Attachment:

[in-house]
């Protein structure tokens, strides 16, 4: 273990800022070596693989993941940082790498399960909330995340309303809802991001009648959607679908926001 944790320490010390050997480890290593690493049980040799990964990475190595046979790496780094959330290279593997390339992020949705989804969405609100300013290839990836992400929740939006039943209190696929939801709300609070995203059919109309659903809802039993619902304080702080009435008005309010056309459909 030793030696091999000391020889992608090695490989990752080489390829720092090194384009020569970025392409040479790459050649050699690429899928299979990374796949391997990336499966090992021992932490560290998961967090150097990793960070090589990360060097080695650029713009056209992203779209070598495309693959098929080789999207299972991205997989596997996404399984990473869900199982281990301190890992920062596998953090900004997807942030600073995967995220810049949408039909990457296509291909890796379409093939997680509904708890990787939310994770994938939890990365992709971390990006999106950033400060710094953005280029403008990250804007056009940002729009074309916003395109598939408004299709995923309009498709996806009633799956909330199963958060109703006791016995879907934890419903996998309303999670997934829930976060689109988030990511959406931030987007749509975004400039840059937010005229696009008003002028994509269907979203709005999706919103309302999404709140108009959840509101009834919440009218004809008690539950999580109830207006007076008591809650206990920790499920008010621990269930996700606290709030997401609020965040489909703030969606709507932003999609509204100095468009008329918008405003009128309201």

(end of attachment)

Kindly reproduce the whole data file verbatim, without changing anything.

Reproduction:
[in-house]
């Protein structure tokens, strides 16, 4: 273990800022070596693989993941940082790498399960909330995340309303809802991001009648959607679908926001 944790320490010390050997480890290593690493049980040799990964990475190595046979790496780094959330290279593997390339992020949705989804969405609100300013290839990836992400929740939006039943209190696929939801709300609070995203059919109309659903809802039993619902304080702080009435008005309010056309459909 030793030696091999000391020889992608090695490989990752080489390829720092090194384009020569970025392409040479790459050649050699690429899928299979990374796949391997990336499966090992021992932490560290998961967090150097990793960070090589990360060097080695650029713009056209992203779209070598495309693959098929080789999207299972991205997989596997996404399984990473869900199982281990301190890992920062596998953090900004997807942030600073995967995220810049949408039909990457296509291909890796379409093939997680509904708890990787939310994770994938939890990365992709971390990006999106950033400060710094953005280029403008990250804007056009940002729009074309916003395109598939408004299709995923309009498709996806009633799956909330199963958060109703006791016995879907934890419903996998309303999670997934829930976060689109988030990511959406931030987007749509975004400039840059937010005229696009008003002028994509269907979203709005999706919103309302999404709140108009959840509101009834919440009218004809008690539950999580109830207006007076008591809650206990920790499920008010621990269930996700606290709030997401609020965040489909703030969606709507932003999609509204100095468009008329918008405003009128309201």